Something isn't right about Equifax's data breach checker.
In case you missed it: The credit rating giant admitted hackers had targeted the company in the past few months, stealing records on as many as 143 million consumers. The company went into disaster management mode (albeit with a six-week head start) and flubbed the incident response. Not only did the company botch the roll out of the support site, it also threw potential victims into legalistic chaos with nobody knowing for sure for hours whether or not the site was automatically opting out customers from a future class action suit.
Add one more thing to the dumpster fire of this incident response "omni-shambles."
The checker, hosted by TrustedID (a subsidiary of Equifax) that millions of users are checking to see if their private information has been stolen doesn't appear to be properly validating entries.
In other words: it is giving out incorrect answers.
Earlier, in a tweet from a tipster, we noticed that you can enter some clearly incorrect information into the checker. We entered "Test" as the surname and "123456" as the social security number.
The system validated the entry and said that the person "may have been impacted."
It's possible that there are several test entries in the database used to validate consumers' data.
But the problem with the checker validating a seemingly random surname and social security number means that it's impossible to know for sure if the checker is returning accurate information when an actual victim puts in their information.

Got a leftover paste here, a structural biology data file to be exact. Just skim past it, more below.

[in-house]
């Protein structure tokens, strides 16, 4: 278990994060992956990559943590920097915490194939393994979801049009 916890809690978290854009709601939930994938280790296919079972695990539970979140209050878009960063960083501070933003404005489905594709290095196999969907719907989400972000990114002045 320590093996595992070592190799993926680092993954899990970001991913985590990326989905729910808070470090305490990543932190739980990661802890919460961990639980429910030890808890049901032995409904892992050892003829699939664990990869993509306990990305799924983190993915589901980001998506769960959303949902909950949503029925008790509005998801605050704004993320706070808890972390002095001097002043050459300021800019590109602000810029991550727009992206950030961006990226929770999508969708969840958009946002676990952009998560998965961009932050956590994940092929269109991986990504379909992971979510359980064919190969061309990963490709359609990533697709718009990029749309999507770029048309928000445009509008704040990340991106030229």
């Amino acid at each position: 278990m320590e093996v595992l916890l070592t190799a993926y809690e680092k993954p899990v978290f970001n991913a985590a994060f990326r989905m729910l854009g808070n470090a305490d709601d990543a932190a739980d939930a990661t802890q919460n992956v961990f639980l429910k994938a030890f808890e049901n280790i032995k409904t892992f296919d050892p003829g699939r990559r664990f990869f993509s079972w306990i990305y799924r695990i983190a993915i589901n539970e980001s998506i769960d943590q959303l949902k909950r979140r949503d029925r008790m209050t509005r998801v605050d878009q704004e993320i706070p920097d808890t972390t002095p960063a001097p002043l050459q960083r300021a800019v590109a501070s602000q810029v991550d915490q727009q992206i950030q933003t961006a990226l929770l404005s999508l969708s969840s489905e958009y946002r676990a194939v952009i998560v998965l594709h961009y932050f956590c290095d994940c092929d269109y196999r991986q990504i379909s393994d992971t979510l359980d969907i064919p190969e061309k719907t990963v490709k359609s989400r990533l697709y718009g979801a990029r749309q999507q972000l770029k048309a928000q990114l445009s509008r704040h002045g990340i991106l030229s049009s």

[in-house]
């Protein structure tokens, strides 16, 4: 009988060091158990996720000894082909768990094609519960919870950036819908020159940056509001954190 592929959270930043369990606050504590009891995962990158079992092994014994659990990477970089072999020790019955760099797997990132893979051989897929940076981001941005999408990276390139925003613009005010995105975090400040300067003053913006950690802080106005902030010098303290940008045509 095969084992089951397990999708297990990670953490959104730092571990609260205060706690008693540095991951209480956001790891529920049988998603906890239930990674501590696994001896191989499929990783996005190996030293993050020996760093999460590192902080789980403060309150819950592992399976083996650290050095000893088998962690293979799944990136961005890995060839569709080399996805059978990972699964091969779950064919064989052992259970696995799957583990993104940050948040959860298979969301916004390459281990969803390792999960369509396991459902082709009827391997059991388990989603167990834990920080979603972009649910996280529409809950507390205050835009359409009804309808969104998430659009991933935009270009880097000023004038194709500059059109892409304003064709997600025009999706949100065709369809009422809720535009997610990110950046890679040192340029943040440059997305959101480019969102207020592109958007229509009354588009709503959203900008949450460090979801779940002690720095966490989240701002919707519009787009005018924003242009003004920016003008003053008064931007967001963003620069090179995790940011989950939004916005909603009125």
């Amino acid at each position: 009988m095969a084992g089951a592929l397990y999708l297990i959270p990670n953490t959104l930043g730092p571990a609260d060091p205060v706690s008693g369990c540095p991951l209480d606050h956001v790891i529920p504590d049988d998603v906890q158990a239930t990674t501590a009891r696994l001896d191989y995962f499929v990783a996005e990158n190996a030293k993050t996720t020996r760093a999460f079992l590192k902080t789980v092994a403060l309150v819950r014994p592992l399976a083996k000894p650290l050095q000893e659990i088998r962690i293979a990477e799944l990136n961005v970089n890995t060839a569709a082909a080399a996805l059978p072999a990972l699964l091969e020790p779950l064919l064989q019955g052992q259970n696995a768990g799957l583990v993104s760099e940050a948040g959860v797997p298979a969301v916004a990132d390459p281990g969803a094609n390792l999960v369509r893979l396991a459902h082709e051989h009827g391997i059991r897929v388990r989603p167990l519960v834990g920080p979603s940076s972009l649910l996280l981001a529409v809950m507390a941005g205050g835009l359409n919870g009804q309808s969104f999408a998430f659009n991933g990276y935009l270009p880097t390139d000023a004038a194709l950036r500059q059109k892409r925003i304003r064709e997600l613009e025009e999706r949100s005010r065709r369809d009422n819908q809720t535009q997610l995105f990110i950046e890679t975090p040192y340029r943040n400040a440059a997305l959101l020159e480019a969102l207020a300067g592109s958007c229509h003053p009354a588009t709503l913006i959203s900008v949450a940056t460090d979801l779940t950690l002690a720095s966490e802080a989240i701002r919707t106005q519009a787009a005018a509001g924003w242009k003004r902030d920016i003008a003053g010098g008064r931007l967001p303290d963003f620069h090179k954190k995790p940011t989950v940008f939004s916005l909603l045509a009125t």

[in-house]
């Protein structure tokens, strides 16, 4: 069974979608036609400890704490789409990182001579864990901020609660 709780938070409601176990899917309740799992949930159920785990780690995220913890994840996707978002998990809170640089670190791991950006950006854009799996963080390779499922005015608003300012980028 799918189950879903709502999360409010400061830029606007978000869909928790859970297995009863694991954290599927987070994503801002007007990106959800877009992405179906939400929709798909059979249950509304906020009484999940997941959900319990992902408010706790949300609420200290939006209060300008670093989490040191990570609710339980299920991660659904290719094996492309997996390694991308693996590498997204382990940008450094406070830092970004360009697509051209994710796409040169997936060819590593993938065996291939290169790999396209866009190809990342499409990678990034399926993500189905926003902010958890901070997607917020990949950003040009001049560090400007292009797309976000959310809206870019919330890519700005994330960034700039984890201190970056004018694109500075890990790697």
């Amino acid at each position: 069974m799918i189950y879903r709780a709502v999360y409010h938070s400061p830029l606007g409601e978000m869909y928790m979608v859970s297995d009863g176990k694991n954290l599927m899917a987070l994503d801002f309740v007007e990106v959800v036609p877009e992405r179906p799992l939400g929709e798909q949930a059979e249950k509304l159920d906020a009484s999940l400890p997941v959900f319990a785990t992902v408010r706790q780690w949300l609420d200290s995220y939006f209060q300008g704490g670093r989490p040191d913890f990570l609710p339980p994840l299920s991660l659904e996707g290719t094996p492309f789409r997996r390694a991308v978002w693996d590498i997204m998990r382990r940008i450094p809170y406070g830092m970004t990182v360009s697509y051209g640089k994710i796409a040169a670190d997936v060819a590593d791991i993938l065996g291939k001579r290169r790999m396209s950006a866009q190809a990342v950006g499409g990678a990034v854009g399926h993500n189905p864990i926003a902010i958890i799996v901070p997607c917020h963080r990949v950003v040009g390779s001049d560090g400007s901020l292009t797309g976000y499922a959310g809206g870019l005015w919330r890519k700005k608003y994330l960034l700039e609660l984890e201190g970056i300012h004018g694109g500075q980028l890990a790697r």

We've seen other people complain about the data checker's validation.
Two peopletweeted that they checked their records twice and got two different answers.
Another tweet we saw cited her boss, who entered a fake name and his infant son's real social security number -- a result that came back as being breached. He tried it again with his daughter's name and the same social security number, and it was the same result.
"I don't think Equifax knows exactly who's been affected," Gabrielle Taylor said in a tweet.
Another person we spoke to tried entering "gibberish" into the form, and in several cases got a match on a record that he had made up. "Sometimes it says it was compromised and sometimes it was safe," said Vsem Yenovkian, in a Twitter message. He recorded and posted a video of one entry, which we also verified using the dummy social security number he used.
With uncertainty on both sides, it's unclear what the problems are or if they will be fixed.
A spokesperson for Equifax didn't answer specific questions, but confirmed in a blanket statement to reporters, shortly after publication, that "some consumers who visited the website soon after its launch failed to receive confirmation clarifying whether or not they were potentially impacted."
"That issue is now resolved, and we encourage those consumers to revisit the site to receive a response that clarifies their status," the spokesperson said.